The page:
Ever jealous of friends who stay up all night to hammer out that final exam, catch a few hours of sleep, and do it all over again? Or how about those who stay out ’til last call and are bright-eyed and bushy-tailed the next morning? Turns out these superhuman powers may be in their genes.

ABCC9, a genetic factor linked to heart disease and diabetes, may also influence how many hours under the comforter we really need. A recent study analyzed sleeping habits of over 4,000 people throughout Europe and found that short sleepers (snoozin’ as little as four hours a night!) had two copies of a common variant of the ABCC9 gene.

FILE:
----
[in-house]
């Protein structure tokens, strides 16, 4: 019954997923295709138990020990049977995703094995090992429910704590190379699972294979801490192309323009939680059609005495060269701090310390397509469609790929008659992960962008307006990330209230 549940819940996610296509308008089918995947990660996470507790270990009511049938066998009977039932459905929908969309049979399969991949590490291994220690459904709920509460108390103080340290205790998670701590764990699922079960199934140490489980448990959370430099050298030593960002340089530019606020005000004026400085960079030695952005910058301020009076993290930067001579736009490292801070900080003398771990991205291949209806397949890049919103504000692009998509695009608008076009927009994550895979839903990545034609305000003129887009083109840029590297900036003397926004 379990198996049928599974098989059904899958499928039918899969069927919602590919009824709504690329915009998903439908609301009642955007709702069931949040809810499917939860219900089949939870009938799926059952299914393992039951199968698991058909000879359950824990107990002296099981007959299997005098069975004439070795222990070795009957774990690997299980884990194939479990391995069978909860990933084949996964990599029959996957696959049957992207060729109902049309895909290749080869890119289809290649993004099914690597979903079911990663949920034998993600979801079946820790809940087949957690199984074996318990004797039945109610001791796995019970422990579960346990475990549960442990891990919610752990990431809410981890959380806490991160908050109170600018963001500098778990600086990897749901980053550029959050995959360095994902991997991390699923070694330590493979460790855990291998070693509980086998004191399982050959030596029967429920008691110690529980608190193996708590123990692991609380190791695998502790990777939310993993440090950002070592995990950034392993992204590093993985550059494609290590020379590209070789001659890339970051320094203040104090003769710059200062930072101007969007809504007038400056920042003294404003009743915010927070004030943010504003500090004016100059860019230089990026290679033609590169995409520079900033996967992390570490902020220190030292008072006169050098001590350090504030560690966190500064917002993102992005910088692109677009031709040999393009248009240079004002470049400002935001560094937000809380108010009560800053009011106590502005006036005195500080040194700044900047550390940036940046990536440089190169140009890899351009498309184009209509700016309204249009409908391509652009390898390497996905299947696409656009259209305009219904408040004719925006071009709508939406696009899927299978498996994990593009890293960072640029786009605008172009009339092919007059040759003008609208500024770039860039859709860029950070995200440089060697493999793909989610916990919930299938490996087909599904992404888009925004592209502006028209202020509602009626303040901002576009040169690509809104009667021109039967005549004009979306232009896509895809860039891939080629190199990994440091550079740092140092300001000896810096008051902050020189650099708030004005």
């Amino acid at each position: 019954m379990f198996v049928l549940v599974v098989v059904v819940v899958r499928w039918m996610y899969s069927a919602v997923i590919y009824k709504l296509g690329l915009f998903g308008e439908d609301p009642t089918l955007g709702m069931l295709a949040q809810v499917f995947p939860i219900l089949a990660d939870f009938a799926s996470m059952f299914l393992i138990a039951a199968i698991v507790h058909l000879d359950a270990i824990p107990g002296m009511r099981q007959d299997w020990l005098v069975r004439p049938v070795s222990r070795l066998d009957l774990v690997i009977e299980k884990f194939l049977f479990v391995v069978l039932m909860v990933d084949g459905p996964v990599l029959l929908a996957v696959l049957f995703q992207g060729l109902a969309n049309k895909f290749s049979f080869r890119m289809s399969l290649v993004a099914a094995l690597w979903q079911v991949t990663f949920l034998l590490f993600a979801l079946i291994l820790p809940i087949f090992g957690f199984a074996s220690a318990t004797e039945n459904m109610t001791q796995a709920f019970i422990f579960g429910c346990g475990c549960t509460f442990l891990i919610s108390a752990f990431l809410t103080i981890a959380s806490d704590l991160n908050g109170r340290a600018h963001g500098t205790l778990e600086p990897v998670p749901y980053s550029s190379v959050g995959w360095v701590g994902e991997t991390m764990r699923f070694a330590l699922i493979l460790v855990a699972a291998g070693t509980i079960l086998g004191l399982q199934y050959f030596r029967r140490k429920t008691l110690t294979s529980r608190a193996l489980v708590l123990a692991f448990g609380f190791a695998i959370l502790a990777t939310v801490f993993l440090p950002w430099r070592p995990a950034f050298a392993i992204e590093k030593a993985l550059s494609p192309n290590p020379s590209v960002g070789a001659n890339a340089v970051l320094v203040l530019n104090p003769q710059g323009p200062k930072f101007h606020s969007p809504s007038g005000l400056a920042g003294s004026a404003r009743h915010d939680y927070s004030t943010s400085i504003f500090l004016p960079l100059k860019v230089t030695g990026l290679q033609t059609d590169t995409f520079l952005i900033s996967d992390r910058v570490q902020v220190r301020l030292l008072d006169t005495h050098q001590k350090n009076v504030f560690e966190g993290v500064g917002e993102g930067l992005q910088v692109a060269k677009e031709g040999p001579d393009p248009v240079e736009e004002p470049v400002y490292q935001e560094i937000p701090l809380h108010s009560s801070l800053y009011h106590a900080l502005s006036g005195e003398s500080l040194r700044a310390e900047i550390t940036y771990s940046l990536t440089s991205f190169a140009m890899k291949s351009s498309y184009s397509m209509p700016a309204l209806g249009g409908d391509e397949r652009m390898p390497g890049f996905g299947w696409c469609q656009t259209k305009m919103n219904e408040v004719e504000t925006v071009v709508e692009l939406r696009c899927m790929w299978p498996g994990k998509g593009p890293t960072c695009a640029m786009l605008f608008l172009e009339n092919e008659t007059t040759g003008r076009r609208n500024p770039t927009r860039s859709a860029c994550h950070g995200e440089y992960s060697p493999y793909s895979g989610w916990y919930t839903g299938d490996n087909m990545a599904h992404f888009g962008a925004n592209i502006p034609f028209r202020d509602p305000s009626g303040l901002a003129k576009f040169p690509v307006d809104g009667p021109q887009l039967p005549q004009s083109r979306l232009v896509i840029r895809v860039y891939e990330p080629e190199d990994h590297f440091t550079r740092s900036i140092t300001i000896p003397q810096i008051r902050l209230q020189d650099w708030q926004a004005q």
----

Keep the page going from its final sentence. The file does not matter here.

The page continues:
These findings by no means suggest it’s okay for short sleepers to hit the sack at 4 am. While this gene could help explain why some can run on minimal shut-eye, not getting enough sleep can raise blood pressure and increase appetite— dangers that go beyond those tired eyes.

And perhaps we can use this eye-opening study to our advantage. Next time we get reprimanded for sleeping through the morning alarm, give the new “It’s not in my genes!” excuse a try.

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